Brian Monteith: The Silly Season’s now such a serious business

Big Ben falls silent and a nation mourns  apparently. Picture: Getty
Big Ben falls silent and a nation mourns  apparently. Picture: Getty
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We are coming towards the end of what is known as the Silly Season, but this year’s has been especially different from all the rest. This year the Silly Season has been dominated and driven by social media, by the creation and spreading of stories on the two main social media forums, Facebook and Twitter.

This may or may not be a good thing, it is probably too early to make a judgement call, but it is certainly different from what happened before.

In the past the newsrooms of broadcasters and large influential papers would be becalmed in late July through August as the annual holidays took over peoples’ lives.

With politicians away from their parliaments, not baying for each others’ blood, not making laws for good or ill, or taking us into wars or opening bridges and shutting coal mines, there would be a scarcity of news. As a result, stories that in normal circumstances would not see the light of day or receive much airtime or column inches would suddenly find themselves splashed over front pages or be the lead item on the Ten O’Clock News.

This week’s story of Big Ben bellowing its last hourly “bong” for four years, as it is dismantled for much needed repairs, is one such an example.

This was not a big story at all – unless you were in the Westminster bubble and there was nothing else to report – so it was elevated into one of the big stories of the week. An MP cried tears in public, the Prime Minister had tweeted complaining, but time still passed and the Thames still flowed. Some tried (in vain) to make out it was a symbol of the UK’s coming demise as we approach Brexit (get a life) while others were inspired to compose poetry or make jokes.

Had this been any other time of year this event would have been relegated to the end of News at Ten “funny” that is meant to bring a smile to our face after all the disasters that are befalling us have first been relayed to us – or be tucked in underneath a story about growing NHS waiting times, carnage on our roads or a food scare on the deleterious effects of Peruvian coffee on male virility. You know, the sort of stories that really do impact on people. Instead, as the definition of the news agenda is taken away from news editors and is created by the masses using Twitter and Facebook the priorities are shifting. Firstly, the Silly Season is not necessarily silly any more; it is far more serious than that! Gone is the preoccupation with seaside, sun and sand stories, or dogs riding go-karts and cats playing pianos. Now politics has a holiday no more as it is shoved down our throats 24/7 all 365 days a year by earnest ideologues with blisters on their thumbs from pumping out their often ill-informed and naïve views via mobile phones.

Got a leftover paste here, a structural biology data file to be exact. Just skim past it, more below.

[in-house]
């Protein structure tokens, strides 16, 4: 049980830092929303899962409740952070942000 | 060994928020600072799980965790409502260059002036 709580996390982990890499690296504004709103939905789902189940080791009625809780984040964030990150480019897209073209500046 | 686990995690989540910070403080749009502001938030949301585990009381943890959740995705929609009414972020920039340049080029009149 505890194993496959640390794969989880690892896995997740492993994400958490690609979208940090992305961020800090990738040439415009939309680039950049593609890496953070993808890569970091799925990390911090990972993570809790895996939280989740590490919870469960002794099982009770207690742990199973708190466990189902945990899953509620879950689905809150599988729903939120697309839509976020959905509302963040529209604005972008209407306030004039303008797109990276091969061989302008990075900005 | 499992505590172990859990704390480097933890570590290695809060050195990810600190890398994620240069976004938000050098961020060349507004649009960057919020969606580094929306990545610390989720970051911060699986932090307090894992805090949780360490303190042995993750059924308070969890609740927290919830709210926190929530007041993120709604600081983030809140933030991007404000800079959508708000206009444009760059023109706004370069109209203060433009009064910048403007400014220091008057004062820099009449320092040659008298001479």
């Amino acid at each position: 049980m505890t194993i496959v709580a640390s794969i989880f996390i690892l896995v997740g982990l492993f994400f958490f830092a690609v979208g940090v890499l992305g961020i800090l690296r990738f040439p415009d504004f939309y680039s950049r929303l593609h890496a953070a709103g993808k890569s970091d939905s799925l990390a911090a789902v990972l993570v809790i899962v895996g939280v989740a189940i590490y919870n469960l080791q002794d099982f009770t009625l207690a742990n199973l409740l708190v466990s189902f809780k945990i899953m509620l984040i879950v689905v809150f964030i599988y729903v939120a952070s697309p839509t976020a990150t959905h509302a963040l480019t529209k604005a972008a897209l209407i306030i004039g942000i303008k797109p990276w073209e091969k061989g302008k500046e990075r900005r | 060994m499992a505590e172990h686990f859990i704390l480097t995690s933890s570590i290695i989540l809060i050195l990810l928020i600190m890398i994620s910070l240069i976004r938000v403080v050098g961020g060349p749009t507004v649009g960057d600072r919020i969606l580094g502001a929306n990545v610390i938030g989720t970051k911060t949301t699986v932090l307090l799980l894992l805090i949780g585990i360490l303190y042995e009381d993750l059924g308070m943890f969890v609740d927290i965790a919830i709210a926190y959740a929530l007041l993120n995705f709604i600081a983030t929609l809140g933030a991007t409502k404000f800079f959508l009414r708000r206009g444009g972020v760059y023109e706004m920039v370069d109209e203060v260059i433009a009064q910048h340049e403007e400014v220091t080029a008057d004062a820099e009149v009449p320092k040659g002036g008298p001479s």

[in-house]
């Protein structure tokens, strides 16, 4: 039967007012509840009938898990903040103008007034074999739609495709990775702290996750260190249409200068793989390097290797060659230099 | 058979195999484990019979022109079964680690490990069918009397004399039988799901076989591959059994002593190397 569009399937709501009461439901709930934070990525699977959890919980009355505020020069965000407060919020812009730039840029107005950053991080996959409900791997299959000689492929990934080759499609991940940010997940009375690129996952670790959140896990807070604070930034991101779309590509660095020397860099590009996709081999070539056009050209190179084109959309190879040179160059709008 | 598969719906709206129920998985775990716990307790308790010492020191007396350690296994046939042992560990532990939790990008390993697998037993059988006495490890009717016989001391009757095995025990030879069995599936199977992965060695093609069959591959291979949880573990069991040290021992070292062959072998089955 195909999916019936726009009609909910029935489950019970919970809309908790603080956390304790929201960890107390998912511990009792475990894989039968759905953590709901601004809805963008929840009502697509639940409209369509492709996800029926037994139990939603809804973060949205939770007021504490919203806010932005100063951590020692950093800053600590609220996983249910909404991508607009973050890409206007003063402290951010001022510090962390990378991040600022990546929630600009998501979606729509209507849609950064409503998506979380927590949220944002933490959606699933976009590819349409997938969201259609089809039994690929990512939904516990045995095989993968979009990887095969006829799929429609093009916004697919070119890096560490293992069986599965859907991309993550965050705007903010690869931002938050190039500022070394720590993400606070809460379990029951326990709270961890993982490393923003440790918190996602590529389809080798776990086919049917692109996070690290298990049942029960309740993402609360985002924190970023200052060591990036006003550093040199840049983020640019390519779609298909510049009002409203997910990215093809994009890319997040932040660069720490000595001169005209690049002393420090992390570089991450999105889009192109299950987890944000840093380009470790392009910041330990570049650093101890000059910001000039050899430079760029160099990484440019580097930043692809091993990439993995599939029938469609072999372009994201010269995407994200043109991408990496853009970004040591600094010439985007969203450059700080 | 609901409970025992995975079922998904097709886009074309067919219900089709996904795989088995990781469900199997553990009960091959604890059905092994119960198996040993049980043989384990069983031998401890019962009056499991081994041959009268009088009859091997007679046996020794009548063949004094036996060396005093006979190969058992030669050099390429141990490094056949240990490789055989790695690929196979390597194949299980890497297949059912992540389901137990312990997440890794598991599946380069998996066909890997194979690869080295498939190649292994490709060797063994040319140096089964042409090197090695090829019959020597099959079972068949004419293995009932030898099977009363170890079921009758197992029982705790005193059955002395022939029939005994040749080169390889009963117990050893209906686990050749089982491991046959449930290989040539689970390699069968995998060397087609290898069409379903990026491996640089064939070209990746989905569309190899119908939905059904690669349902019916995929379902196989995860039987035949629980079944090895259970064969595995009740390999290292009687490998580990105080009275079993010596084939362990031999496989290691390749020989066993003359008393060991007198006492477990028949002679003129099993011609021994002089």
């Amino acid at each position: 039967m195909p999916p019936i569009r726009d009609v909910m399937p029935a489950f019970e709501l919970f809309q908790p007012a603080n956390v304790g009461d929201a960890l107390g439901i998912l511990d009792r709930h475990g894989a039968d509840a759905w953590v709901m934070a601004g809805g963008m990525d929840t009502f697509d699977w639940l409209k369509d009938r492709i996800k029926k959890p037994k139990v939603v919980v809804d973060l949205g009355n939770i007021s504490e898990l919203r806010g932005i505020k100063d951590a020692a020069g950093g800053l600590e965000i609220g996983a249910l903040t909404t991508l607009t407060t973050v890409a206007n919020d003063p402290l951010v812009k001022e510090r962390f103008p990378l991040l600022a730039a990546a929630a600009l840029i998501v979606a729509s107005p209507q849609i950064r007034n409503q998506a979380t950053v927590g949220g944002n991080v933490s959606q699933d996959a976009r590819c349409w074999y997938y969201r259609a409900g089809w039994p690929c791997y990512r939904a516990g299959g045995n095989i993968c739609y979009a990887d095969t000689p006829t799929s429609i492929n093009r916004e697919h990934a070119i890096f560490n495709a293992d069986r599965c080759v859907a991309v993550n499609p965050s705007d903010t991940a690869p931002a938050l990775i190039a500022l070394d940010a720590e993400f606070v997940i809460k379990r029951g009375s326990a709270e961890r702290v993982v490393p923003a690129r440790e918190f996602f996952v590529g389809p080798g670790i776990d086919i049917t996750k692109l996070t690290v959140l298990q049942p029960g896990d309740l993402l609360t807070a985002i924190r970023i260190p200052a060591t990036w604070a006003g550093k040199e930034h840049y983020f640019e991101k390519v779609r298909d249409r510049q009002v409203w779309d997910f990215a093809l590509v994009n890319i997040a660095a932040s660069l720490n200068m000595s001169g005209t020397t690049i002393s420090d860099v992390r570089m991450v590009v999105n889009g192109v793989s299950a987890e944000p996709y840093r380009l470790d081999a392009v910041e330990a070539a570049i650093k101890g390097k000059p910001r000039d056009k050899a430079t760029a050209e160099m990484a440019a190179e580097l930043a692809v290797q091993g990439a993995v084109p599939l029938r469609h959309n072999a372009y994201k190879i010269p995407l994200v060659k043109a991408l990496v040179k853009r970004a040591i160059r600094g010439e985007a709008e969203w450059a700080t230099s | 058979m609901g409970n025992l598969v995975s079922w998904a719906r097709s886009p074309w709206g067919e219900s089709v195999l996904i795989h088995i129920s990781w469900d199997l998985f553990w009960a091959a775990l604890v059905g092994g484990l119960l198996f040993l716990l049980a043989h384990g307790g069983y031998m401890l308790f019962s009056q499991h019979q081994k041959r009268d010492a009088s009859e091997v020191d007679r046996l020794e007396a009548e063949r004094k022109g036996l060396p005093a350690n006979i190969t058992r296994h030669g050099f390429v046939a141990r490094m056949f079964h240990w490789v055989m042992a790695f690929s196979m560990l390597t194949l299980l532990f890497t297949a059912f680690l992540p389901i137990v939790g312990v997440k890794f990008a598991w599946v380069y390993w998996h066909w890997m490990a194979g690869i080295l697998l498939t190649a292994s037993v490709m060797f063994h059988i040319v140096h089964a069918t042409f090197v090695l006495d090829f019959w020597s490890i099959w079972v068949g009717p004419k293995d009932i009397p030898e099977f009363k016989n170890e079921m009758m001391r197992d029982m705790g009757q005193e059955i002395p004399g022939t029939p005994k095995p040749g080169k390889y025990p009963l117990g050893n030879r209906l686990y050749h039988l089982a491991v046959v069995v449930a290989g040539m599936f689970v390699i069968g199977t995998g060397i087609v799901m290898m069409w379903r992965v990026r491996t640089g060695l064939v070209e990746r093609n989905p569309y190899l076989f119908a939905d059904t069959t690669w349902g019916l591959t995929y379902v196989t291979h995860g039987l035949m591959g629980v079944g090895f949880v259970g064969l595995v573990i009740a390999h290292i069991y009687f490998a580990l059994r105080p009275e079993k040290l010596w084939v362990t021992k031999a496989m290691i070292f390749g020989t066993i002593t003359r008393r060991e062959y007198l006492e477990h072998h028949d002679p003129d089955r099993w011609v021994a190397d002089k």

Secondly, as social media makes the news cycle more international, so the Silly Season begins to evaporate altogether. We are in for constant bad news, constant campaigning and constant holier-than-thou lecturing from those that want to tell us what to do, what to think and how to behave.

This year instead of the Silly Season we have been deluged with demonstrations in the United States where statues are pulled down and accusations are made over who is the most obnoxious or violent, the extreme right or extreme left?

Social media is, within the parameters of what Facebook and Twitter do not censor, neutral; what you get is what people are saying or seeing – and while a lot of it is very silly, sadly that’s because they are being serious.